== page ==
Another instructor told us that the “manta season” had "failed" this year – hardly any had turned up, and when they did, they were just in ones and twos passing by, and not in bigger groups feeding and playing with the divers. I only caught a fleeting glimpse of one manta this year. Some blamed fishing for the Chinese market, but maybe they've heard that if they go up to Hanifaru in Baa Atoll, they can get on YouTube or on telly.
Although expensive, IDive are very professional, and do everything for you – the service is superb. Your kit will already be on the boat for you when you climb aboard, and after your dive they will take your kit away, rinse it and dry it. You don't have to lift a finger. On the boat, there's a loo, a fresh-water shower, towels and a cool-box full of cold soft drinks. Underwater, the instructors have superb eyesight, and will point out tiny Suzanne's Flatworms or cleaner shrimps hidden in the coral, and will be the first to point out sharks or rays passing by at the limit of visibility. Nitrox is free for qualified divers. After the dive, the crew bring round cups of tea or coffee and a plate of fresh coconut.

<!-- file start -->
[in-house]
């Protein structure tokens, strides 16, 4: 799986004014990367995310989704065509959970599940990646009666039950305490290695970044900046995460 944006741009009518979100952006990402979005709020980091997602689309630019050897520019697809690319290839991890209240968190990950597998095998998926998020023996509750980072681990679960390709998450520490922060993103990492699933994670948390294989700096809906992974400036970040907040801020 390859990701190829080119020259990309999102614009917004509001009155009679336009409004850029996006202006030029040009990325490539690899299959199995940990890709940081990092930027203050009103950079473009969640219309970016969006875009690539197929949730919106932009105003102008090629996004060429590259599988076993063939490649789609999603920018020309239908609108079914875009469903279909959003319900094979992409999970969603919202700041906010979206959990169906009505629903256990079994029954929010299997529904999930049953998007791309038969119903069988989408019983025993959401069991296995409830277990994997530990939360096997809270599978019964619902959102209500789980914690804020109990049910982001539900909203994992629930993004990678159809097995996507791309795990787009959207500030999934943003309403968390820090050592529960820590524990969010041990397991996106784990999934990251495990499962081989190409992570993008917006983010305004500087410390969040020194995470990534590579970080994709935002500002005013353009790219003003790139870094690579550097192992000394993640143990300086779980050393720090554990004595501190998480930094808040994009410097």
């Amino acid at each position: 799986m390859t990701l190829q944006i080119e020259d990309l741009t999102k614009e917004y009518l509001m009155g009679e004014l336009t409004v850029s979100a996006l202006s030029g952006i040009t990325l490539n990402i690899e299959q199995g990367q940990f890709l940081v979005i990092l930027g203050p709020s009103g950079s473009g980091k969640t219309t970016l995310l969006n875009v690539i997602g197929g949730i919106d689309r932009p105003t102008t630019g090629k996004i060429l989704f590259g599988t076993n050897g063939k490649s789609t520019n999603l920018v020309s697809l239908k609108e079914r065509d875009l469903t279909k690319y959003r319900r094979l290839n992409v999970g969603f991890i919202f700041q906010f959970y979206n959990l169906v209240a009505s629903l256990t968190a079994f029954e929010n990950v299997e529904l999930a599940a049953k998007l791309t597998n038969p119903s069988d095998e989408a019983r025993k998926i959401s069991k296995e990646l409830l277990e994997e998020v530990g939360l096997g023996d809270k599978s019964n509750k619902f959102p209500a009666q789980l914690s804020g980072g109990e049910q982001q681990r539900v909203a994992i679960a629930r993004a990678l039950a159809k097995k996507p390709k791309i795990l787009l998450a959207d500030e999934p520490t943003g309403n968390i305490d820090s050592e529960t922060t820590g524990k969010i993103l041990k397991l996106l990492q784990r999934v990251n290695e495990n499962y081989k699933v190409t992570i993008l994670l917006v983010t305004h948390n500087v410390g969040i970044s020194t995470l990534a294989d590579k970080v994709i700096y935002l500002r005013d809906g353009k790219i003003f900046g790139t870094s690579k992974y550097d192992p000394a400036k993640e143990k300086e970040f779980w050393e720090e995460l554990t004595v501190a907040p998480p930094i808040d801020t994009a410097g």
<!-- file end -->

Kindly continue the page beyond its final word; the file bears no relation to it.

But nobody's perfect - this year, just like last year, they dropped us several hundred metres from the Warren Thila dive site, meaning 15 minutes wasted finning to get there, by which time I was puffing hard, had used up half my tank and only had 15 minutes down at 28m on this superb shark dive site, instead of the 30 minutes I should have had.
Dive sites visited were: Moofushi Kandu (twice), Himandhoo Kandu, Kuda Miaru Thila (three times), Warren Thila, Atabu Thila, Kuda Thila, Shark Thila (aka Fish Head), Athuruga House reef (night dive), and Fesdu Wreck.
Highlights this year were:
- A passing manta, two mobula and two leopard sharks at Moofushi Kandu
- A Frogfish and 2 Octopus (possibly mating!) at Kuda Miaru Thila
- Lots of grey reef sharks, huge shoals of blue-striped snappers and Jackfish at Warren Thila
…plus turtles, spotted eagle rays, stingrays, barracuda, tuna, white-tip reef sharks, nurse sharks, Glorious and Suzanne's Flatworms, beautiful hard and soft coral, and millions of reef fish at various dive sites.
My 12 dives, plus torch hire for a night dive, plus sales tax, came to €780, which after being converted first to US dollars and finally to GBP, amounted to £637, ie £53 per dive. Thanks to Luca, Mara and Achim for some great dives.
About ten pictures totalling approx two to three MB per page.
Another lovely holiday at Athuruga. The food is better than ever, the staff are loyal, well-trained, and welcoming (several recognised us from previous years and came over to shake hands and say hello), the beach villas are good if not palatial, excellent weather, and marvellous diving. It's getting ever more expensive, so we keep thinking this will be our last holiday there, but who knows?